Strategic opportunities were defined in the Baldrige Excellence Framework (Baldrige Performance Excellence Program, 2015) as “prospects that arise from outside-the-box thinking, brainstorming, capitalizing on serendipity, research and innovation processes, nonlinear extrapolation of current conditions, and other approaches to imagining a different future” (p. 53). New technology emergence is an example of a strategic opportunity.

Regardless of their origin, strategic opportunities must be evaluated through an intelligent risk-taking process. Intelligent risks are those whose potential benefits outweigh the potential risks. Intelligent risk taking also requires an organization to have some risk tolerance or acceptance of possible failure.

One reward for successful intelligent risk taking is innovation, which is often a discontinuous change in improvement. This is distinguished from continuous improvement efforts. The rationale is that the organization's competitors also have continuous improvement efforts underway, and the overall industry is improving more or less at the same rate. It's the discontinuous change that can give an organization a competitive edge with respect to its competitors.

The nature of strategic opportunities and intelligent risk taking has two potentially significant impacts on a portfolio manager. First, new projects for the portfolio can appear without much advance warning. Second, those new projects, by definition, tend to have greater risk. Project risk impacts overall portfolio risk.

Stakeholder influences

Intuitively, the stakeholders of individual projects become stakeholders of the project portfolio. Also, an individual may be a stakeholder for multiple projects. However, Bourne and Walker (2005) observed that “the strategies needed to engage project stakeholder support are different for every project, even when the stakeholders are the same people” (p. 1). This suggests stakeholder management may have both tactical and strategic elements.

Further, stakeholders may be either external or internal. Beringer, Jonas, and Gemünden (2012) described four categories of strategic internal stakeholders for project portfolios: senior management, mid-level line management, project portfolio managers, and project managers. Regardless of their origin, stakeholders and their expectations must be managed with respect to changes in the portfolio. External stakeholders include suppliers, end users, and public or government entities.

Koh and Crawford (2012) studied six Australian service and manufacturing organizations to assess their portfolio management practices. Their results showed many similarities in portfolio manager roles across the two sectors. These included involvement with stakeholders in the strategic planning process before projects were finalized. Koh and Crawford summarized one of the practical implications of their work as: “portfolio managers are focusing on business results, stakeholder satisfaction, and long-term strategy and results of their portfolio” (p. 41).

In addition to segmenting stakeholders as internal or external they can also be categorized as individual project stakeholders and portfolio stakeholders. The first category includes all of the stakeholders for the individual projects. If a particular project's relative priority is decreased, perhaps resulting in reduced or eliminated funding, that project's stakeholders are impacted. Their expectations must be managed. The other category of portfolio stakeholders focuses on the performance of the portfolio as a whole. These stakeholders may not have any allegiance to any particular project. Their expectations must also be managed, but the explanations are likely to focus on the overall portfolio's progress toward accomplishing the organization's strategy.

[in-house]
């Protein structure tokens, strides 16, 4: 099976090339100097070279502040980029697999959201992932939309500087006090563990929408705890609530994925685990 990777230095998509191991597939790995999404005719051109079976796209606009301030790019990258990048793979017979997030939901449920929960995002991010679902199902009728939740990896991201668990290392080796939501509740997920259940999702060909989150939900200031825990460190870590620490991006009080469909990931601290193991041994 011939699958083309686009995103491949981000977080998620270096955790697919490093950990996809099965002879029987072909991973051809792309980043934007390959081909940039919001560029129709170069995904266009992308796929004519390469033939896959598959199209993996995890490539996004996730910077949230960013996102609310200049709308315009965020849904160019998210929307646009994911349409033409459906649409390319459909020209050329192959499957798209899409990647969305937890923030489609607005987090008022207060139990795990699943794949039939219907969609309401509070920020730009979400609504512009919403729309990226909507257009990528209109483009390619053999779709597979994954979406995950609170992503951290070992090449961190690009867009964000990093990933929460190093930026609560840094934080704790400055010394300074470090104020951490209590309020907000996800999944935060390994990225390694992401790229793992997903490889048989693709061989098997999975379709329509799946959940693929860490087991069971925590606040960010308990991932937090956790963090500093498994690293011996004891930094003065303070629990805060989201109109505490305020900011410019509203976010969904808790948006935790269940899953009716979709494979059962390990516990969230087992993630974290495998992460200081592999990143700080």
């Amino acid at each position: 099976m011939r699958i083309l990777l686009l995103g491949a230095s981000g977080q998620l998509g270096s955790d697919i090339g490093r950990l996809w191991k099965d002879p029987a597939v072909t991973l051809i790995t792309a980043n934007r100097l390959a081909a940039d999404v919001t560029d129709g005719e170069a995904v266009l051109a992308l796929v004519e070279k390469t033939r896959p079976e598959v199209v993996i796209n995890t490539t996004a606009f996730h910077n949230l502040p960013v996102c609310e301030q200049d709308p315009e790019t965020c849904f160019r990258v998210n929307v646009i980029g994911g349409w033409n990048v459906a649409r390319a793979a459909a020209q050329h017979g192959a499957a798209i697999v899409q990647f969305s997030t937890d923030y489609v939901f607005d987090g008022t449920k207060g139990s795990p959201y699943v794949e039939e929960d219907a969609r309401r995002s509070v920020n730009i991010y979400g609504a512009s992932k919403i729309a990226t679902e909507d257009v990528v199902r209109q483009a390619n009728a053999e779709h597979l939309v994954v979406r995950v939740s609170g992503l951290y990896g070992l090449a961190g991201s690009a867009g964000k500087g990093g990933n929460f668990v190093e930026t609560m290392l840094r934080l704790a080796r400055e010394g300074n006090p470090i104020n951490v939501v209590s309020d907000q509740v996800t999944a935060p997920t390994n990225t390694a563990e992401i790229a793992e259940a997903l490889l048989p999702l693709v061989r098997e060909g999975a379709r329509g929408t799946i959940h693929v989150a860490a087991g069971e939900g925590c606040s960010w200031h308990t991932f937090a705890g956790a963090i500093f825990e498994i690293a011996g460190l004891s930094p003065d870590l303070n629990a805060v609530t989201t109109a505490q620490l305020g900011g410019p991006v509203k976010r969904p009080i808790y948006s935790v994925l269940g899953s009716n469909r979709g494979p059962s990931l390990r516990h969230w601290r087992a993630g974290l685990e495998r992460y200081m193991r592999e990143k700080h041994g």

Portfolio Change Management

Managing expectations of stakeholders when the portfolio shifts

The preceding discussions provide the foundation for managing stakeholders’ expectations when the inevitable portfolio changes occur. The reasons for required portfolio adjustments are varied and can include: an underperforming project that contributes less to the overall organizational goals; the emergence of a new, higher priority project that wasn't known when the portfolio was prioritized; or changes in the organizational strategy that require assessment and realignment of the entire portfolio. The common element in these portfolio scenarios is the need for organizational change management to move the various stakeholders and their expectations from their current views to the new reality.

Figure 3 shows a potential two-level relationship among strategic stakeholders, strategy, portfolio management, and organizational change management. The first level is represented by the dashed-line feedback loop. This is where strategy development, based on inputs from the stakeholders for strategy, results in strategic initiatives and corresponding action plans. The implementation of these action plans involves project management, and the projects are managed collectively as a portfolio. As noted earlier, no portfolio remains static. As changes occur, stakeholder expectations are managed using the organizational change management methods discussed previously. This is the portion of the feedback loop linking portfolio management to organizational change management.

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Figure 3: Impacts of portfolio changes.

In the portion of the feedback loop from organizational change management to strategy, portfolio changes are assessed against the strategy. This feedback to the strategy primarily asks if the work completed accomplishes the related portion of the strategy or if additional strategic initiatives (and implementing projects) are needed. These, in turn, create additional change in the portfolio. This dotted line loop is primarily a configuration management function that focuses on alignment between the strategy and the portfolio of projects.